A Fruitful Career

From Couch Potato to Podium Finisher


Leon Baker did not think much of the medical tests he had to undergo for
a life insurance policy. In fact, the day he did the test started out like all
the other days: No exercise, eating another greasy take-out and lounging in
front of the TV. But then came the call that changed his life: His broker
informed him there would be a loading on his insurance policy as his
cholesterol was too high and he carried too much weight. Leon was shocked.


“It was not the extra money that bothered me, it was the fact that
somebody else thought my health was so bad that they had to charge me extra for
a policy. I was 33 at the time and saw the loading as completely ridiculous. I
saw red and asked for the test to be redone in three months. My broker laughed,
but agreed.” That very night Leon was out the door and started walking around
the block. “My first walk was 3.6km and every day I kept on walking. Gradually
it got a bit easier and I got a bit quicker. I was worried about my weight, but
that wasn’t the key factor… I was more worried about my health.”



At his heaviest in 2003, Leon weighed 97kg. Before that he was fairly
active at school and varsity and dabbled in alternative sports such as martial
arts and underwater hockey. “I was never fat, but it always looked like I could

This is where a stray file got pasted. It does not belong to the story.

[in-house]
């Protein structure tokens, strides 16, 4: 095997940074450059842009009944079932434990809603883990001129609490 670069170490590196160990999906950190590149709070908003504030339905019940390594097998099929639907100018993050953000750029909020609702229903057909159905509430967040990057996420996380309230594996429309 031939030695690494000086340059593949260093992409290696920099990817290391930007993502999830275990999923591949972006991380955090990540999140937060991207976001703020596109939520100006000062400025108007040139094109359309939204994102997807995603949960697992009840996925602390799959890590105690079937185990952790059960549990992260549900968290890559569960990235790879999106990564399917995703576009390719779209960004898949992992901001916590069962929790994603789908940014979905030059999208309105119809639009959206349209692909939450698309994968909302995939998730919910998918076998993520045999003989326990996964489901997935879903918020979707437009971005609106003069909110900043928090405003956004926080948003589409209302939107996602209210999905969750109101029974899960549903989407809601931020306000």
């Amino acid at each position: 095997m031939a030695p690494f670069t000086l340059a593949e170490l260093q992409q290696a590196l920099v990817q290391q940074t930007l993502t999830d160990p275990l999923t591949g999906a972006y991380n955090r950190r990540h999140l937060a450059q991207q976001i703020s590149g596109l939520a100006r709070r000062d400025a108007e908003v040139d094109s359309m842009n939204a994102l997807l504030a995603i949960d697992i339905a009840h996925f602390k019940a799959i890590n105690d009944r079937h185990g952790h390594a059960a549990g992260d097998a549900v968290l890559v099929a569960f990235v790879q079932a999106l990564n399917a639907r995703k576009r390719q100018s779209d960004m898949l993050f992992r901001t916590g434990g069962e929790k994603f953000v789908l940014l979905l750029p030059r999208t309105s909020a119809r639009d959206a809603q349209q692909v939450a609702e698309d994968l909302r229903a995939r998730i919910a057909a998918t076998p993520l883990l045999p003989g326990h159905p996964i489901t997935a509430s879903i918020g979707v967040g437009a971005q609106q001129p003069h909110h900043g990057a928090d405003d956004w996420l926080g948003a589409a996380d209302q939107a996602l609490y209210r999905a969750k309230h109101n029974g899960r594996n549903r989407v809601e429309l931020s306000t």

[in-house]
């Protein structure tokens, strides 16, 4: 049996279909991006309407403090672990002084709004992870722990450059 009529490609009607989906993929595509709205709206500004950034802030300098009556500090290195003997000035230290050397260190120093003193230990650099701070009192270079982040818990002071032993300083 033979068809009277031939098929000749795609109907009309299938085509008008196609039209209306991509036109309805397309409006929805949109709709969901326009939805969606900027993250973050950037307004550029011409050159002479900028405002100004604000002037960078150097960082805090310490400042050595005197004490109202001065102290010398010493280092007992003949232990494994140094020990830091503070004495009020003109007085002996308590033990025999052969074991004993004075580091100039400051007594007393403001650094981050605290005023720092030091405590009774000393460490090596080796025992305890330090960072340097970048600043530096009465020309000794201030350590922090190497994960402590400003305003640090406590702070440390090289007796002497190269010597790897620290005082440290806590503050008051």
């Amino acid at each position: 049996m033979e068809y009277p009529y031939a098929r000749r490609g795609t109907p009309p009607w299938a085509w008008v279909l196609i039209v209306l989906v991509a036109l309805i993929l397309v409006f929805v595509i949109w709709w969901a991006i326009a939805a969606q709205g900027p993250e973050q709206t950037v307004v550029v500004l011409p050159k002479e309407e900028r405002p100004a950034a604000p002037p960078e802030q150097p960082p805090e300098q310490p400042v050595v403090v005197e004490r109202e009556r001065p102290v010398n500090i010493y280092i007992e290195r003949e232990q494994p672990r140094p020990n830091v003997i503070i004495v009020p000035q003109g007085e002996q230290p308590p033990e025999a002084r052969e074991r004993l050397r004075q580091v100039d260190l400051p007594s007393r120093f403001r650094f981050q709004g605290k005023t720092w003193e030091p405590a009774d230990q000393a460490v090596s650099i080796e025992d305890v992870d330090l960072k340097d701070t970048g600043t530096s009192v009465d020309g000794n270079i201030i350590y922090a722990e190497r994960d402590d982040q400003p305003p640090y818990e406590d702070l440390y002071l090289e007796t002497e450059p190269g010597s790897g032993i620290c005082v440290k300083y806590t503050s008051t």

lose a kilo or two.” However, Leon’s weight spiralled out of control when he
started working, because he was a young father trying to support his family and
also still studying. This meant the little sport he was doing was the first
thing that went out the door. “I ate a lot while sitting in front of the TV!”


Leon was uncomfortable and did not sleep well. He had bad indigestion
and felt miserable, but never to the point where he wanted to change his
lifestyle. “Once I got on a bike and cycled 3km. It took me a week to recover
and I thought I am definitely not doing that again!”



After the call from his broker, Leon started improving his diet by
making very simple changes, such as cutting out all junk food, reducing
carbohydrates and even buying smaller dinner plates to eat off. He lost about
10kg in two months, but that was too much, too soon, and his immune system
crashed, resulting in him suffering from flu and colds quite often. “That was a
difficult time, and the closest I came to giving up on the whole thing. I could
not understand how I could live a healthy life, but suddenly get sick.”
Fortunately this passed and by the end of 2004, Leon was back running again.


And then the bug bit. In April 2005 he finished his first 10km race in
57:13. “I was finished, but all I could think about was doing it faster the
next time around.” Leon had discovered his competitive side and participated in
more 10km races, always trying to run faster. “I was inexperienced and believed
every run had to be faster. This eventually led to injury.” To compensate, Leon
started swimming and cycling, which eventually saw him taking part in his first
sprint triathlon as well. As his injury cleared, he moved up to half marathons,
a distance he immediately fell in love with. He joined Breakthru Midrand
Striders and soon entered the 2008 Two Oceans Ultra Marathon, finishing in a
respectable 5:10. At the same time, Leon’s 21km times started coming down to an
impressive sub-1:30 and by 2010 his weight was down to 77kg.